If the church wants Millennials to engage, the church needs to invite Millennials to lead. The reason that 1950s expectations still exist is because the church back then was built by the young G.I. generation. That generation had learned to lead through World War II, and went on to built nations together in the 50s. At my age, my grandfather was a pastor planting churches, serving on leadership committees and stepping to a leadership role in the greater church. His generation was permitted to shape the church as young people. The G.I. generation also held onto leadership for nearly 40 years, in society as well as the church. They held onto the US presidency from JFK to the first George Bush. Boomers were kept out of leadership, and so they were truly the first generation to begin leaving the church.
Now that Boomers have finally entered into leadership positions near the end of their careers, Gen Xers and Millennials have been left on the sidelines when it comes to shaping the world and shaping the church.
So how do we begin opening up leadership to include younger generations? Well, first off I know what involving young people doesn’t look like.
Often church people have a habit of mistaking leadership for being put on display. Leadership is not asking that young pastor to “speak” to the youth, or serve on a larger church youth or campus ministry committee, or preach a sermon at a convention. And leadership is not tokenism. Having a 20 or 30 something on the national governing board of the church is not leadership either.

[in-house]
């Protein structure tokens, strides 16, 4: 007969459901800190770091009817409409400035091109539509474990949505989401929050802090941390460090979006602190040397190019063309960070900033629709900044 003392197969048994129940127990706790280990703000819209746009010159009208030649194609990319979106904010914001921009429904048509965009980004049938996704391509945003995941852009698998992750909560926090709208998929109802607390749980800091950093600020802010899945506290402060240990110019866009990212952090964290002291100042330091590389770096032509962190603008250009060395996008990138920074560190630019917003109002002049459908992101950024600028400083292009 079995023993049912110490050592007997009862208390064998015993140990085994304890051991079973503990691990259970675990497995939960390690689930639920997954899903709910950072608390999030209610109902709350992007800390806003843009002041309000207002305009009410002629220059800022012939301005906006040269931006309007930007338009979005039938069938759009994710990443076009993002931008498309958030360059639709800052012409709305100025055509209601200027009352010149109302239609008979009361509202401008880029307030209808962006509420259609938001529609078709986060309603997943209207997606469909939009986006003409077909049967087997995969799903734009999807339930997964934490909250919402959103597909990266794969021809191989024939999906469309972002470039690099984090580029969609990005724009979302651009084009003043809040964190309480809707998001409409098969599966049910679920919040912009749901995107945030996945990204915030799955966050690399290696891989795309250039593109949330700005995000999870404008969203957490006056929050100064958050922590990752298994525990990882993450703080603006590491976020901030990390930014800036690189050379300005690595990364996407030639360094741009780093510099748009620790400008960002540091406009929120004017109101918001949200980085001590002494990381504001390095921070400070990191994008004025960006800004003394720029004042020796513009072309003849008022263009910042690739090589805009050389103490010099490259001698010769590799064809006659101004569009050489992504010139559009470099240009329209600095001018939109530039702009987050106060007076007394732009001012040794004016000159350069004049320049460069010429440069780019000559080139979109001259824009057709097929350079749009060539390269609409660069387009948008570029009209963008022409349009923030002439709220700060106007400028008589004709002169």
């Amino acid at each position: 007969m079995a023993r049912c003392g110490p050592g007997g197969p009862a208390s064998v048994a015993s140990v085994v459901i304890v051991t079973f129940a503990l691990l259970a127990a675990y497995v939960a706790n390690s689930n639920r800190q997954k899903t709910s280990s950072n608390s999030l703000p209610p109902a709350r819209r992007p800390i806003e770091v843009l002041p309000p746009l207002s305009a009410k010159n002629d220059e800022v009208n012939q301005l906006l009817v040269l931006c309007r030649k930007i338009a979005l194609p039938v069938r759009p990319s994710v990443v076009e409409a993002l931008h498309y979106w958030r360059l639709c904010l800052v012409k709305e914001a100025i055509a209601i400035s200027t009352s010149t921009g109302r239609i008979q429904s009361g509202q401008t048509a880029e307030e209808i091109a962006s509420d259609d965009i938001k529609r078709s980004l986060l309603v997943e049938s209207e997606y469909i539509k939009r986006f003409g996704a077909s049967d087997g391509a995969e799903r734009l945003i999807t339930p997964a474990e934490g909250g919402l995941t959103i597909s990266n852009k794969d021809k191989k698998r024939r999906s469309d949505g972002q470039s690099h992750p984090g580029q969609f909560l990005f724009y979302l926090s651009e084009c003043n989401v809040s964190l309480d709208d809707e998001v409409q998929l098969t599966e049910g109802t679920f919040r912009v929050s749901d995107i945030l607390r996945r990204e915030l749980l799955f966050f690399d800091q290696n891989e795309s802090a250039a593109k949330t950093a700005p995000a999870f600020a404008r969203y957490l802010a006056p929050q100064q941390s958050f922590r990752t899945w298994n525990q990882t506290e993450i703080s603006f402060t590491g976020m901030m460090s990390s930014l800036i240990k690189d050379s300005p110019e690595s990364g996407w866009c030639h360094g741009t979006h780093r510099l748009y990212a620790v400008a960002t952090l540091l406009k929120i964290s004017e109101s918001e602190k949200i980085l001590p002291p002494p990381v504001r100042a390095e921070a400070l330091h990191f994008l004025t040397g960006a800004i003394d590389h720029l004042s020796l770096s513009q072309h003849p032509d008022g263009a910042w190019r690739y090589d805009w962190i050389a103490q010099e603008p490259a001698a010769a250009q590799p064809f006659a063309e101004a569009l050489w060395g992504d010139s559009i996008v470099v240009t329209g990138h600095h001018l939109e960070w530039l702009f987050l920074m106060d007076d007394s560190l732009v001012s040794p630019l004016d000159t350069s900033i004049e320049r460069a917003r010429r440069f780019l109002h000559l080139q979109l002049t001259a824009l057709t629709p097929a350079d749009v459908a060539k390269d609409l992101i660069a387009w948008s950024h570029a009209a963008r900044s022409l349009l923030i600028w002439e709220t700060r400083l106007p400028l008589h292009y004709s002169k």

Leadership is forming and shaping the way we do things. It is presenting a vision for a community. It is articulating our communal identity. Millennials cannot be tokens held up as examples of young people still in the church. Beaming with pride for the nice sermon by the young pastor at a church conference is the same as clapping for the 4 year old dressed like a sheep in the Christmas pageant.
Inviting Millennials to engage will mean church people must be prepared to be shaped and formed by the young people they so desperately want back. It means allowing the dreams of the younger generation to become reality, instead of being something they have sit on until later in life.
Getting Millennials to come (back) to church will mean allowing the church to belong to us and the 21st Century. The Church cannot continue grieving for the lost 1950s.
So next time I hear someone say to me,
“Pastor, we need the young people to come back to church”
I think I will respond,
“Are you ready to let the young people be in charge?”
We will see how this goes…
Is the church ready for Millennials in leadership? Will Millennials step up? Share in the comments, on the Facebook Page: The Millennial Pastor or on Twitter: @ParkerErik